ASUS announced the BR1100 laptops today. The company built the laptops for students. They are spill-resistant and support 4G LTE and up to Wi-Fi 6 for remote and distance learning. The BR1100 is available as either a traditional clamshell laptop (BR1100C) or a convertible laptop (BR1100F). Both versions look like strong contenders for our list of the best rugged laptops for students. ASUS has not shared a release date at this time, but the starting price of both devices is $329.
The BR1100 laptops have a lot of features that add up to an optimized experience for education. The laptops support a stylus, have a world-facing camera, and have keys that are difficult to pry out. They also have a status LED light to flag issues up to educators when a laptop has connectivity or power issues.
A standout feature of the laptop is how quickly it can top up its battery. According to ASUS, the laptops are “quick to charge, with a 15-second stay in the garage providing enough capacitance for 45 minutes’ use.” If that holds up in real-world testing, you can take a laptop that’s dead and get it ready for an entire class in 15 seconds.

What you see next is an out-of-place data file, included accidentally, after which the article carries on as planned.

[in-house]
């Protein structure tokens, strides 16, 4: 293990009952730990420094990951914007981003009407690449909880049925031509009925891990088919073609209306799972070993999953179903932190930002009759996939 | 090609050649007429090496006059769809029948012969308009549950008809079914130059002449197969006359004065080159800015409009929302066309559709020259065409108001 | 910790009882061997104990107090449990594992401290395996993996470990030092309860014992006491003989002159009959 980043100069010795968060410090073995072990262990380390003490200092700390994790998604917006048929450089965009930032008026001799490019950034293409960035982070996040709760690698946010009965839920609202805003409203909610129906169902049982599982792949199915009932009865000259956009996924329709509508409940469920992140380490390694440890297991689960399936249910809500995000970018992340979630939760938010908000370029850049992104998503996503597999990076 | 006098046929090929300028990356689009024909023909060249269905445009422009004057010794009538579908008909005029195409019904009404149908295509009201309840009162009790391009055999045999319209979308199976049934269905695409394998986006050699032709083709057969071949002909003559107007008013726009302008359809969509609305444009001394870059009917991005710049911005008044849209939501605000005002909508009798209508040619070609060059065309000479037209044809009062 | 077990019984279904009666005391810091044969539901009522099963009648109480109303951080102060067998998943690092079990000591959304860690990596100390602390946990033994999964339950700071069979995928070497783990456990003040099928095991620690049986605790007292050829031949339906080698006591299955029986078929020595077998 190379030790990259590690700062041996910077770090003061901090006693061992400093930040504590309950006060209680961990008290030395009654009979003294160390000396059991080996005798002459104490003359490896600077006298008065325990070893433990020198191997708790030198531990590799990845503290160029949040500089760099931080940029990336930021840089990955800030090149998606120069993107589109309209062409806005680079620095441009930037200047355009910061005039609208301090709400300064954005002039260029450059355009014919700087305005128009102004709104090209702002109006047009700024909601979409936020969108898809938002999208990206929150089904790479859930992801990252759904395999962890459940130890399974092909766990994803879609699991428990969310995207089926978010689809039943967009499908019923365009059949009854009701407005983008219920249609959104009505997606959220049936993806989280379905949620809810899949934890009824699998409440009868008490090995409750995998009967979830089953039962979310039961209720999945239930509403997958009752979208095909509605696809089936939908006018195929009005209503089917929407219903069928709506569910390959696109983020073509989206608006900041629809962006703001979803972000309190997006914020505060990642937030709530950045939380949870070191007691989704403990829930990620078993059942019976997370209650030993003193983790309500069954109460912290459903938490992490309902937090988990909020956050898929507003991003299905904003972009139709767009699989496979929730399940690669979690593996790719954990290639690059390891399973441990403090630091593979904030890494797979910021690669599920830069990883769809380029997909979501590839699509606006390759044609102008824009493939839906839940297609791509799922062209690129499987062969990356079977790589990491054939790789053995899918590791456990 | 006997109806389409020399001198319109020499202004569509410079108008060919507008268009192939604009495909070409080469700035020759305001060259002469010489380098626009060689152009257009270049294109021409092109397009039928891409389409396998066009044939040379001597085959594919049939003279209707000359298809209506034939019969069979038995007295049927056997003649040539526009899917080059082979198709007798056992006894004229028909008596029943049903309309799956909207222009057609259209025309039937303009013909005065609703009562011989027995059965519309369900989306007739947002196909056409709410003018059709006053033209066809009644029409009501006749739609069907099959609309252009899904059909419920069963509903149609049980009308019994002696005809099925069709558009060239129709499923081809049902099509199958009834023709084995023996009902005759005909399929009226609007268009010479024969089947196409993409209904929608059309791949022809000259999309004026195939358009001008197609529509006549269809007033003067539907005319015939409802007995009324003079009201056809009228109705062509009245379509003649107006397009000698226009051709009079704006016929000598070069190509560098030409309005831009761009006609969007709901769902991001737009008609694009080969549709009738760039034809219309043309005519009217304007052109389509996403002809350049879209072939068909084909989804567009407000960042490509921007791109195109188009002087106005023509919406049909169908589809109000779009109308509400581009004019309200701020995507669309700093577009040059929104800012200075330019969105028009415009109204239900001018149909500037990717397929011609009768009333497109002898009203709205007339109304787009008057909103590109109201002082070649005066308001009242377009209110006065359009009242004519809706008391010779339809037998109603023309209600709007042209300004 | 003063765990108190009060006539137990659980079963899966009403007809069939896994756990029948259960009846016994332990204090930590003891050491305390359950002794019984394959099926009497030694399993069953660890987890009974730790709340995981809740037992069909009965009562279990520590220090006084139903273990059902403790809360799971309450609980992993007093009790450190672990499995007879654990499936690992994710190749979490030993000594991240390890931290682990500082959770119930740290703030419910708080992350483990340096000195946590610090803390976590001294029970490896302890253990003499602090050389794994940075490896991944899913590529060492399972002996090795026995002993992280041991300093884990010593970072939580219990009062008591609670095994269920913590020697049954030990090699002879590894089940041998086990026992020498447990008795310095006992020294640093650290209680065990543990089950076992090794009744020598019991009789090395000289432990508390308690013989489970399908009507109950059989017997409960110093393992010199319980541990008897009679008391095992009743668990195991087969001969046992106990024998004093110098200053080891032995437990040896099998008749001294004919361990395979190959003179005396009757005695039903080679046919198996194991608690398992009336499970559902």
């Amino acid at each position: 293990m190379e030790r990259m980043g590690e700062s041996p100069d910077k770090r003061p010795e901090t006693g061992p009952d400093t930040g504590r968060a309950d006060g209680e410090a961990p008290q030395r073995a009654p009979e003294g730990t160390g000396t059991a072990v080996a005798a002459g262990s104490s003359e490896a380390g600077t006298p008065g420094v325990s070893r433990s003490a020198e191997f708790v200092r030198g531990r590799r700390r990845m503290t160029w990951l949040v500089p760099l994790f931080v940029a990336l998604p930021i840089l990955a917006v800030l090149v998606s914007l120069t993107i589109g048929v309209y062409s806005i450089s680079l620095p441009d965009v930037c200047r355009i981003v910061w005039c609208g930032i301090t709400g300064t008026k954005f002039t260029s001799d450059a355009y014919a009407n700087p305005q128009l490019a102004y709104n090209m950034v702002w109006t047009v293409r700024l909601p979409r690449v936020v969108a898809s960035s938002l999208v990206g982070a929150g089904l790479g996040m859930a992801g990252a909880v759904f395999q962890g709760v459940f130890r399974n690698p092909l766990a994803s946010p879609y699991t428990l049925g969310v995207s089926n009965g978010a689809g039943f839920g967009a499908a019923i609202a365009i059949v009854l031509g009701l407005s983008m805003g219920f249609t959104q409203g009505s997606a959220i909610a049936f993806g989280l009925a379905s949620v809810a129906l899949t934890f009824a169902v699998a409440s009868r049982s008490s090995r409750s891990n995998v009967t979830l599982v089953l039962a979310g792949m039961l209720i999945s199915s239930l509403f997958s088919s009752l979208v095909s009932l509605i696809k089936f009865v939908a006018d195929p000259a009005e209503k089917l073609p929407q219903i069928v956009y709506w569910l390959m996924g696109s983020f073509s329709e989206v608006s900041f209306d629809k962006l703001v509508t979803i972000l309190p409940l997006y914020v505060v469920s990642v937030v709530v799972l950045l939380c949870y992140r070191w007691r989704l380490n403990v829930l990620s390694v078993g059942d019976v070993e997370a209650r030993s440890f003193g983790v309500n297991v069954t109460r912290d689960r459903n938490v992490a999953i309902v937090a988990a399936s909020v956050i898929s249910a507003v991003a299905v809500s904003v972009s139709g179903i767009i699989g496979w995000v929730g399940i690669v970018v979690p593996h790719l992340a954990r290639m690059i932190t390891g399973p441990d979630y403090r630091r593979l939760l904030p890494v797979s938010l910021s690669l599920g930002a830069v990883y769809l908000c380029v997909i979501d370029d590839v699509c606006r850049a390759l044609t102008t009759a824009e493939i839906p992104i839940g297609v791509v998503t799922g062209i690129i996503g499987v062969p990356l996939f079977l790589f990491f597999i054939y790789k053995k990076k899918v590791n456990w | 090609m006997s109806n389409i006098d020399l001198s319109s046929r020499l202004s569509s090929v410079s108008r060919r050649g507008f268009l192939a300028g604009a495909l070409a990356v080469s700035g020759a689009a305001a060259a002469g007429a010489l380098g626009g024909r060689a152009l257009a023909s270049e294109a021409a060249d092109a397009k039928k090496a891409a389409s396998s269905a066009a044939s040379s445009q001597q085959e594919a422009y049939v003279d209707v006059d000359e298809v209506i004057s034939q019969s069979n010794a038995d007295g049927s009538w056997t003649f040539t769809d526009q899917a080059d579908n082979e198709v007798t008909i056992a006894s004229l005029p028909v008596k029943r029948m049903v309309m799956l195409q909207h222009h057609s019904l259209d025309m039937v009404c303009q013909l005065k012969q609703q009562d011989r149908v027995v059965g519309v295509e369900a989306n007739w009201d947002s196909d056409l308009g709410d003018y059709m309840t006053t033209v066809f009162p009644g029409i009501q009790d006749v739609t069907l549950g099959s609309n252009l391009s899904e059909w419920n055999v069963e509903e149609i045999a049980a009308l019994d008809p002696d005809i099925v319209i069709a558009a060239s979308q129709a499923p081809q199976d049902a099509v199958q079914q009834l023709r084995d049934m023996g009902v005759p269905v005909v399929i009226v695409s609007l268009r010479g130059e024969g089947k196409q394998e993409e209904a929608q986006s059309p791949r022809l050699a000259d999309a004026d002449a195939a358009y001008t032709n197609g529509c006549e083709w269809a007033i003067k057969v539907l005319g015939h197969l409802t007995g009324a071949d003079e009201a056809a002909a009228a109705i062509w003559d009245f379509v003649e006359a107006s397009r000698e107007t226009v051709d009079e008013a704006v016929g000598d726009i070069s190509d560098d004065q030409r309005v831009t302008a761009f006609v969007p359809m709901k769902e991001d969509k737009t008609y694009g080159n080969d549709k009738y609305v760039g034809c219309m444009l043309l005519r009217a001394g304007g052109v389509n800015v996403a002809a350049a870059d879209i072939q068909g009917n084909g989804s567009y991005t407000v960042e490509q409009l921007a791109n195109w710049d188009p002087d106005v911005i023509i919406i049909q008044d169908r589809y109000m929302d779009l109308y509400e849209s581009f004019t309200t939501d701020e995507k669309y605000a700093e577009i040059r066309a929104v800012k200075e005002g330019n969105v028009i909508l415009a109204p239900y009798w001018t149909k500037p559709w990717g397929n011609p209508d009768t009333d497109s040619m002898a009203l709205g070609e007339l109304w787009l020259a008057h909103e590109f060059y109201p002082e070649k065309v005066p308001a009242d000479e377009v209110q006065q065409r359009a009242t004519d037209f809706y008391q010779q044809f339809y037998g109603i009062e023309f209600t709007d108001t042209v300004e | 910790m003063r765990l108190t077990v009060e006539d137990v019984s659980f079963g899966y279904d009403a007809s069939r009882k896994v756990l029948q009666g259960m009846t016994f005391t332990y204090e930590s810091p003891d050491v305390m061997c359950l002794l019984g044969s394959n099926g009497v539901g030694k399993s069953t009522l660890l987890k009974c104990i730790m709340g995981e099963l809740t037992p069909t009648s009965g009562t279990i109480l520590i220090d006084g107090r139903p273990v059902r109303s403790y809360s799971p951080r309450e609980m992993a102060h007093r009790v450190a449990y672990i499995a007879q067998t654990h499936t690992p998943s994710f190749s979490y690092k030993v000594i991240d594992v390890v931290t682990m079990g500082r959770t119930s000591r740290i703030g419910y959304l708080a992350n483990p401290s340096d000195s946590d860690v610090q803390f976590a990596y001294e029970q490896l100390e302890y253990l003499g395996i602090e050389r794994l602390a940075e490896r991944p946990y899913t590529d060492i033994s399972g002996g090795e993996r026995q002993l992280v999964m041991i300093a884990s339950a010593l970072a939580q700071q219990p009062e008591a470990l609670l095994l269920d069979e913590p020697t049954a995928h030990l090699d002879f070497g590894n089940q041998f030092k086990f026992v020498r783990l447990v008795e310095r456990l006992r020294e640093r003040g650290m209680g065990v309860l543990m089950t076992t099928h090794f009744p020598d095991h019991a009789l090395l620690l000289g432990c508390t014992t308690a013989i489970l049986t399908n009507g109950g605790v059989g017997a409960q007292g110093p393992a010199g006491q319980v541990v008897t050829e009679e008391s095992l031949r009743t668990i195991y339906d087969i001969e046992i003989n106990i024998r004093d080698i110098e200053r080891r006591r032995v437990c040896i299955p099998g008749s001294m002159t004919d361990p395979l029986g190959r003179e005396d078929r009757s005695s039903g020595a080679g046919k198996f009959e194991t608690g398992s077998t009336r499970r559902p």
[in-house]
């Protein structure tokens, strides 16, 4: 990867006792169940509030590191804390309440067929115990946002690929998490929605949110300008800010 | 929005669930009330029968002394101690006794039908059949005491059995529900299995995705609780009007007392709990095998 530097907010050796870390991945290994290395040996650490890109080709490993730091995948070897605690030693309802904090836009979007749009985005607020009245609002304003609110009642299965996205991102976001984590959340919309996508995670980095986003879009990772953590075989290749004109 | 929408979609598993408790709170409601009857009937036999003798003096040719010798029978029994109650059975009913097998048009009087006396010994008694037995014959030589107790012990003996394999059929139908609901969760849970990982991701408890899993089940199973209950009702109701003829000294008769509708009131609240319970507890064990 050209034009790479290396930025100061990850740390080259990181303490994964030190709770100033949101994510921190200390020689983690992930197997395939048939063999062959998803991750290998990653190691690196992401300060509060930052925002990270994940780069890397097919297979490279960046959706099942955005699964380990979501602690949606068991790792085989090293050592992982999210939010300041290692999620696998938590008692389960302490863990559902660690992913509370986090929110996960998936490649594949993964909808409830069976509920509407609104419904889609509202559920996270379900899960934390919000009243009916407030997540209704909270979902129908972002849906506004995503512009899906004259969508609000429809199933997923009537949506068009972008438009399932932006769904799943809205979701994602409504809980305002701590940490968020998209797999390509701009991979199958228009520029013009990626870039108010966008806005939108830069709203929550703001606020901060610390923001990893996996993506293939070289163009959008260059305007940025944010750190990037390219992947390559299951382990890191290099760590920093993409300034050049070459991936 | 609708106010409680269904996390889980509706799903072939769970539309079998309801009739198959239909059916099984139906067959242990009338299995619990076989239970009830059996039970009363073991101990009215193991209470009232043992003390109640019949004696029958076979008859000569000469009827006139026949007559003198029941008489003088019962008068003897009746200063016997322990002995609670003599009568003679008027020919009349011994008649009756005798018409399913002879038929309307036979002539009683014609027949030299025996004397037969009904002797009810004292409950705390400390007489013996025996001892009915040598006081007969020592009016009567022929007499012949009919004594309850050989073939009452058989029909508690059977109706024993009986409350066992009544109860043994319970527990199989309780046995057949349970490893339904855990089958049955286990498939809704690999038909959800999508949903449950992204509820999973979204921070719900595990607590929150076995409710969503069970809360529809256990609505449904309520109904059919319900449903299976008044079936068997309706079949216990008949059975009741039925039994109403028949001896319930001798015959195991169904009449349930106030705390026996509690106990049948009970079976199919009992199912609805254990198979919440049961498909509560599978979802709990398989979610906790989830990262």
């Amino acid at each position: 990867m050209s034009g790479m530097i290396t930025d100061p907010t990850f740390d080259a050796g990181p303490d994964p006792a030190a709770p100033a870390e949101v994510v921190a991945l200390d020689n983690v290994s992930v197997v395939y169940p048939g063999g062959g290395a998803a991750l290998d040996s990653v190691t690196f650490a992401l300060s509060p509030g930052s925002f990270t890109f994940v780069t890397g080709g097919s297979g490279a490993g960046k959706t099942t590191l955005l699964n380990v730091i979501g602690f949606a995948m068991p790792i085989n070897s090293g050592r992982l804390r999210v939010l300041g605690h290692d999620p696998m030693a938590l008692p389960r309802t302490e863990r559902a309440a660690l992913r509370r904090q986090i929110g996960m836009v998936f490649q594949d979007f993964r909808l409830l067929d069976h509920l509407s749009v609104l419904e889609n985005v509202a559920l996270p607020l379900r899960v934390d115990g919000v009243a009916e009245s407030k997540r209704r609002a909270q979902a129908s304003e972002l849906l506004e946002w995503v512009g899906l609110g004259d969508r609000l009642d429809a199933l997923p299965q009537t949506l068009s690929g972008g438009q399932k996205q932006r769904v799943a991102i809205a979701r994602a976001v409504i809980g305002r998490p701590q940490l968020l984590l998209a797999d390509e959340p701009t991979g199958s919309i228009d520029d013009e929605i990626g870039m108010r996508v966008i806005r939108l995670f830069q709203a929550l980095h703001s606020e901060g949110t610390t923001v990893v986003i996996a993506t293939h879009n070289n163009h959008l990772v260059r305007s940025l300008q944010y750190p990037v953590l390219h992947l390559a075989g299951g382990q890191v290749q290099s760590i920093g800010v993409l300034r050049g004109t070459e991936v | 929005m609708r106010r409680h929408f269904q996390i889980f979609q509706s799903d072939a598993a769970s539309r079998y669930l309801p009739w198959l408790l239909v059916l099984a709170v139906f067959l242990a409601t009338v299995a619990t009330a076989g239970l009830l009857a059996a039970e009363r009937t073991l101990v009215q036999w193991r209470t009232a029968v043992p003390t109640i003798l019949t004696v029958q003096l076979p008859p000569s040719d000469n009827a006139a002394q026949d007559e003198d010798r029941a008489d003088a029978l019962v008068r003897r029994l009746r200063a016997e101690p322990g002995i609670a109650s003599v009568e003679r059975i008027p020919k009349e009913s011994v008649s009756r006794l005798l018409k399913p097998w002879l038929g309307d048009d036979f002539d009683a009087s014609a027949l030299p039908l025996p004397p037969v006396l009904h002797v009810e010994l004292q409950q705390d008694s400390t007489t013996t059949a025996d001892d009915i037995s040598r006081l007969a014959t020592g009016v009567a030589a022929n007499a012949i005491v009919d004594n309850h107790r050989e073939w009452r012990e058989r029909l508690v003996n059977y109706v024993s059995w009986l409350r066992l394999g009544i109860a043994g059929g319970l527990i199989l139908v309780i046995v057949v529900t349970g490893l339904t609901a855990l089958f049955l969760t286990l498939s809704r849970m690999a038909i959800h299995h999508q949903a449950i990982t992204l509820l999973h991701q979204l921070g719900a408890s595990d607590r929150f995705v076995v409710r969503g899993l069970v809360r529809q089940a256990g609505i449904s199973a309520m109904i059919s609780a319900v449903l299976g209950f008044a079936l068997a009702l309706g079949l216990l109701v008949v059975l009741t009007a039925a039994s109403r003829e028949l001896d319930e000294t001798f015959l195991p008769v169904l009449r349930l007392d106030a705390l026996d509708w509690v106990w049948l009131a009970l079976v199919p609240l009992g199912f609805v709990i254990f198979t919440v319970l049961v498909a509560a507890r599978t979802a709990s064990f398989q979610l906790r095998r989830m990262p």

All versions of the BR1100 should be able to withstand some bumps and knocks that are inevitable with students. They each pass military-grade standard tests for durability (MIL-STD-810H) and should be able to withstand drops up to 120 cm (47.24 in). The edges and corners of the laptops are protected by rubber bumpers. They also have a safety grip, which makes them easier to carry.
ASUS built the laptops to work well for students in classrooms or learning remotely. They support 4G LTE and up to Wi-Fi 6. They also have plenty of ports to help connect to other devices.
The laptops also have a modular design that makes them easier to repair.
The BR1100 laptops will have a starting price of $330. They will be available from several retailers, including CDW, Insight, and more. Schools in North America also have a chance to receive a set of 30 BR1100C laptops through the ASUS Pilot the Future program.
This post was written by Sean Endicott and was first posted to WindowsCentral
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